Doesn't it seem that every day these days is an awareness day? Each single day is devoted to supporting everything from "Persian Cat Rescues" to "Save the Crushed Geode" to "Happy Rob Ford Day!" (please tell me the last one is most defintely made up!)
Is it just me, or do others get kind of worn out on awareness?
For example, today is:
- World Down's Syndrome Day
- World Poetry Day, and
- International Day for the Elimination of Racial Discrimination
3 really big and worthy issues that deserve our time and attention. But if we hop from awareness day to awareness day, desiring to support every cause that moves our hearts we will die of a massive collective cornea. I'm saying this with all due respect to every worthy cause out there and the people involved. Because as an abolitionist I want people to become aware of national and international human trafficking awareness days… or days bring awareness to the commitment to end sexual violence… or days celebrating freedom from slavery…
… but we can't celebrate it all.
Here are some pointers I've found helpful for me in terms of devoting my time and attention to worthy causes:
- stay focused on God. Ugh, doesn't that sound trite? But it couldn't be less so. If you're focusing on causes without a deeper focus on God as your strength and source, you will find yourself quickly losing steam. Scattered, you'll wonder "Why the heck do I care again?" Find your deepest Source & stay put.
- be positive about the causes you do care about, continually become more informed about them, and never forget that it's people at the heart of these causes
- begin to find threads between causes you support and causes other people care about. For example, World Down's Syndrome Day and International Day for the Elimination of Racial Discrimination is CRUCIAL to my awareness of all things human trafficking. Two of the most vulnerable groups trafficked into and within Canada are people with mental delays or disabilities, and ethnic minority groups (particularly Aboriginal and Asian groups). It would benefit all invested in human trafficking issues to learn about why others are so passionate about getting the world's attention about Down's Syndrome or about ending racism.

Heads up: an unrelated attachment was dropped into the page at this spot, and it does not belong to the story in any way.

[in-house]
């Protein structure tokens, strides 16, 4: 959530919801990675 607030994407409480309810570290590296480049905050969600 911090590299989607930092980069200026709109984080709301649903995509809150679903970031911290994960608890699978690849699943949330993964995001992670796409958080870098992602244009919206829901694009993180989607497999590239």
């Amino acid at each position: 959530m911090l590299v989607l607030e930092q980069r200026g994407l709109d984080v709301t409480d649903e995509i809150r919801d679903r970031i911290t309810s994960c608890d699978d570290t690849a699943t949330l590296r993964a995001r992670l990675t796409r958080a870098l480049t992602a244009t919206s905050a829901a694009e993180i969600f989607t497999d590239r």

- if most of my time is taken up with human trafficking issues, I'll drop a positive comment, note or photo on other people's pages or emails. A little goes a long way! Let them know you're praying for them and that you care very much about their passions and people (geniunely so; not just because you want them to care about your issues back!). Maybe make an anonymous donation. Take the time to let them know they HAVE made a difference.
- if someone is begging my time or attention to a cause that I, perhaps, don't have listed as a high priority, it's 100% OK to respectfully and politely decline. I don't really like it when people decline me, but I know we can't all rush around being aware of the entirety of our universe! It's okay to say "No thanks".
- I pace myself. This year I might feel led to share about World Down's Syndrome Day for deeply personal reasons and, while it will remain personal to me, I might be led to focus elsewhere next year (month, week, day).
- I back off. Don't be afraid. Sometimes a Friday needs to be just a Friday. Don't feel guilty if you can't put out anymore awareness than you already have. Time to return focus back to God.
And in all things be polite and understanding. I know there are some causes out there that appear to me simply maddening. Excuse me, why was it so important Pamela Lee strip down for PETA again? But I know people for whom these baffling causes are important, and (remembering the people are more important than the causes), I chose to remain as compassionate as possible. I'm not always successful. No buts.
I'm not always successful.
And I do disagree with some causes out there. And that's okay.
In light of that, I raise a glass to World Down Syndrome Day/World Poetry Day/International Day for the Elimination of Racism by sharing a poem by one of my favourite poets, Suheir Hammad, & a video with you of Jean Vanier, founder of the beautiful L'Arche Communities.
4:02 p.m. – Suheir Hammad
poem supposed to be about
one minute and the lives of three women in it
writing it and up
the block a woman killed
by her husband
poem now about one minute
and the lives of four women
she walks through
town carrying her son's
head—banging it against
her thigh calling out
creole come see, see what
they've done to my flesh
holds on to him grip tight
through hair wool
his head all that's
left of her
she folds pay up into stocking
washes his european semen
off her head
hands her heart to god
and this month's rent to mother
sings berber the gold
haired one favored me, rode
and ripped my flesh, i now
have food to eat
stumbles—streets ragged under sneakers
she carries her heart
banged up against
thighs crying ghetto
look, look what's been done with
my flesh, my trust, humanity,
somebody tell me